Kenya's Supreme Court upholds repeat presidential vote

World


NAIROBI (Reuters) – Kenya’s Supreme Court on Monday upheld the re-election of President Uhuru Kenyatta in last month’s repeat presidential vote.

Kenya’s President Uhuru Kenyatta delivers a speech during a ceremony at the All Saints Anglican Church in Nairobi, Kenya October 5, 2017. REUTERS/Baz Ratner

Chief Justice David Maraga said the court dismissed two legal challenges to the vote in a unanimous decision by six judges.

“As a consequence, the presidential election of 26th of October is hereby upheld,” he said.

The petitioners had argued, amongst other reasons, that the outcome should be voided because the election board did not seek fresh nominations after the earlier Aug. 8 poll was invalidated, and because the vote was not held in each of Kenya’s 291 voter constituencies.

The repeat election had been ordered by the Supreme Court after it nullified the results of the August presidential election.

The ruling clears the way for Kenyatta’s swearing-in on Nov. 28, but it is unlikely to end the worst political crisis in East Africa’s richest and most developed economy in a decade.

Kenya’s Supreme Court judges arrive at the court room before delivering a ruling on cases that seek to nullify the re-election of President Uhuru Kenyatta last month in Kenya’s Supreme Court in Nairobi, Kenya November 20, 2017. REUTERS/Baz Ratner

Police said on Sunday at least four people were killed overnight in a Nairobi slum that is a stronghold of opposition leader Raila Odinga.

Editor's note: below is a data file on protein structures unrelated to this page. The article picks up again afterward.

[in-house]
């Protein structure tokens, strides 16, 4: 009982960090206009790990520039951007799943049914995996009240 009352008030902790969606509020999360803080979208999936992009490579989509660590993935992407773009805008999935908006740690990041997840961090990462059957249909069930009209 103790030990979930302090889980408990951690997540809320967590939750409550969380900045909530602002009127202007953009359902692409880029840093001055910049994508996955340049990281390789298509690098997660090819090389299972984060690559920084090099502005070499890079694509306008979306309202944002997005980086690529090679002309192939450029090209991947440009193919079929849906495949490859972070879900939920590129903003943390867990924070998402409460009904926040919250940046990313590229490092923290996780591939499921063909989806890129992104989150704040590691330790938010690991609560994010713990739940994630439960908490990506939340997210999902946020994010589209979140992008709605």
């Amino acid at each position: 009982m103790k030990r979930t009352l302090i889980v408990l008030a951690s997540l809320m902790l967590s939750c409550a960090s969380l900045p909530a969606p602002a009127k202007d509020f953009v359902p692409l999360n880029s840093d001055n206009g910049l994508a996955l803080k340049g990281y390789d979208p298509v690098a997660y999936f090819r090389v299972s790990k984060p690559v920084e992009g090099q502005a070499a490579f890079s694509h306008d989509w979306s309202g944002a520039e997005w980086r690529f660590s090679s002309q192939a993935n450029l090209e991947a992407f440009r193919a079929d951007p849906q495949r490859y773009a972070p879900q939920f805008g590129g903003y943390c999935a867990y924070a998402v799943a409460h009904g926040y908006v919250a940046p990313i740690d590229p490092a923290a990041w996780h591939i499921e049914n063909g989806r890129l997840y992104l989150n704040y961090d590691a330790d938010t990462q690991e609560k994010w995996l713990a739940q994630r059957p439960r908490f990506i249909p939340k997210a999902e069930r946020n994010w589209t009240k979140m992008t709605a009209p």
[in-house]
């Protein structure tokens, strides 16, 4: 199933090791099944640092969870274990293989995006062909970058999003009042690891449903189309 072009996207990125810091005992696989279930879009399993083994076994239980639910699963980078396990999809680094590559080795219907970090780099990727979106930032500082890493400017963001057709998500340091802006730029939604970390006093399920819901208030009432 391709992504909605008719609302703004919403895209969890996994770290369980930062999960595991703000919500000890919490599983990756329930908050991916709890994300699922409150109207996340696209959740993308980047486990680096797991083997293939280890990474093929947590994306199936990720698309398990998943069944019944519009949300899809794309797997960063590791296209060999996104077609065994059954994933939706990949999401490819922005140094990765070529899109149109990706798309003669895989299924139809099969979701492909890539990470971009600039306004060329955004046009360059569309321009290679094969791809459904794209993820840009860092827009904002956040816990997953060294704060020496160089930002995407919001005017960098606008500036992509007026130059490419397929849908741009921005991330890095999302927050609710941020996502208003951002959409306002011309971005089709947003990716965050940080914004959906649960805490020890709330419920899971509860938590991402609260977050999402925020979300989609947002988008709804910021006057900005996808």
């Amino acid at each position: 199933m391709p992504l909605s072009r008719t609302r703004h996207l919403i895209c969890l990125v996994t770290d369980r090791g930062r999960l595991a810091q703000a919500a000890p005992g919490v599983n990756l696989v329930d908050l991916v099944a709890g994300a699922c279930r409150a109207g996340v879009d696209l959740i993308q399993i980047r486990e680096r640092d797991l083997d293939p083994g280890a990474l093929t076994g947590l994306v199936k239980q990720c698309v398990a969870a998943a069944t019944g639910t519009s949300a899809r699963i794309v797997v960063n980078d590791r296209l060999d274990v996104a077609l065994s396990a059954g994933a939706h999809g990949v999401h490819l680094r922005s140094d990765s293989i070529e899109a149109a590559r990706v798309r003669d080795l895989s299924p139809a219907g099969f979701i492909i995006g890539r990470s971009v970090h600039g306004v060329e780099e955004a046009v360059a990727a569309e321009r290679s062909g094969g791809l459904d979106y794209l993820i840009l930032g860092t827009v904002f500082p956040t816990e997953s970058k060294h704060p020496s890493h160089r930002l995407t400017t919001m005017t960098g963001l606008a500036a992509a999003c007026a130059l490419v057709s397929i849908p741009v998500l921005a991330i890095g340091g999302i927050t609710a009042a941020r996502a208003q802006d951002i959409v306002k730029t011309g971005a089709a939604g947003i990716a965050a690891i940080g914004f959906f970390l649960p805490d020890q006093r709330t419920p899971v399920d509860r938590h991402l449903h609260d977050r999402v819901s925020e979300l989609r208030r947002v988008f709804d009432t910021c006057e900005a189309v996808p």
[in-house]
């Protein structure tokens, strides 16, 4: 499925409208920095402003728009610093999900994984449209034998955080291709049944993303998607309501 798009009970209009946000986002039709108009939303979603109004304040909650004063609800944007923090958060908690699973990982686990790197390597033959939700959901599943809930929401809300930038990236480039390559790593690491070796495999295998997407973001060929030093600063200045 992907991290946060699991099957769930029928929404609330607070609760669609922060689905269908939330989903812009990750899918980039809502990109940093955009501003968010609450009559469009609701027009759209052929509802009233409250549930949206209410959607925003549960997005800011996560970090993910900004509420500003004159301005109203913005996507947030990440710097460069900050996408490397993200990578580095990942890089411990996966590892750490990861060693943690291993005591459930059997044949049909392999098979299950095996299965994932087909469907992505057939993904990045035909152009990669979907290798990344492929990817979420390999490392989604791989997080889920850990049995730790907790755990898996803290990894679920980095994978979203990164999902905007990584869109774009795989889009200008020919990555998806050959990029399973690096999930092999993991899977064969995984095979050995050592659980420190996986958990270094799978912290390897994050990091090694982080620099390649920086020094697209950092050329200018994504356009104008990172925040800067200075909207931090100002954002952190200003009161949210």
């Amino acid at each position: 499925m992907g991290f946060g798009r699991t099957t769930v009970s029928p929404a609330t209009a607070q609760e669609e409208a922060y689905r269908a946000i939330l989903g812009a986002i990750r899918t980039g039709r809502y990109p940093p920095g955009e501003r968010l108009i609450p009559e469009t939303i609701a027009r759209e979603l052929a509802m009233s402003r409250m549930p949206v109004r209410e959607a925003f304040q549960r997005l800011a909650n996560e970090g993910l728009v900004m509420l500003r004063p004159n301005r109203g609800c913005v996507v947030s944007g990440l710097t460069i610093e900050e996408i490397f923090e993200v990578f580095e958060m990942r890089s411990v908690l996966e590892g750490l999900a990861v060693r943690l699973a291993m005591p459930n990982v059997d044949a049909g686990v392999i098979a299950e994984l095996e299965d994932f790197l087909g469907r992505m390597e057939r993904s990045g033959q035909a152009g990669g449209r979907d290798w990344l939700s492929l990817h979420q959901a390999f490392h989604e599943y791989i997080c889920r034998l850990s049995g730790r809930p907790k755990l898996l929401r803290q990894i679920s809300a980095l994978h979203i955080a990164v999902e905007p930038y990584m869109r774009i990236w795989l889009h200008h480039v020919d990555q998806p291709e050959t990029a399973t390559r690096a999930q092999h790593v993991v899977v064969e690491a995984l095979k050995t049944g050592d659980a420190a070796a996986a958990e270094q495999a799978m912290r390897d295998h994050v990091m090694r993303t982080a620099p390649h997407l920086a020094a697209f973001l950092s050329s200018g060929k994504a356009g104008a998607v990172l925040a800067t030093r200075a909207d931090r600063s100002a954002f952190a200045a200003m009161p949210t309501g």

He accused the government of being behind the killings, which followed at least five deaths on Friday as police tried to disperse opposition supporters.

In several areas of the capital, riots broke out on Sunday in response to the deaths, as residents lit cars and buses on fire and police responded with tear gas.

The court, created by a 2010 constitution that followed a violent political crisis three years earlier, made history on the continent when it nullified Kenyatta’s win in August elections, citing irregularities.

Odinga successfully petitioned against Kenyatta’s initial victory in the Aug. 8 vote and subsequently boycotted the repeat poll on Oct. 26, saying it would be unfair because the election commission had failed to implement reforms.

Kenyatta won with 98 percent of the vote, though opposition supporters staged a boycott and prevented polls from opening in the west of the country.

Writing By Maggie Fick; Editing by Toby Chopra

Our Standards:The Thomson Reuters Trust Principles.



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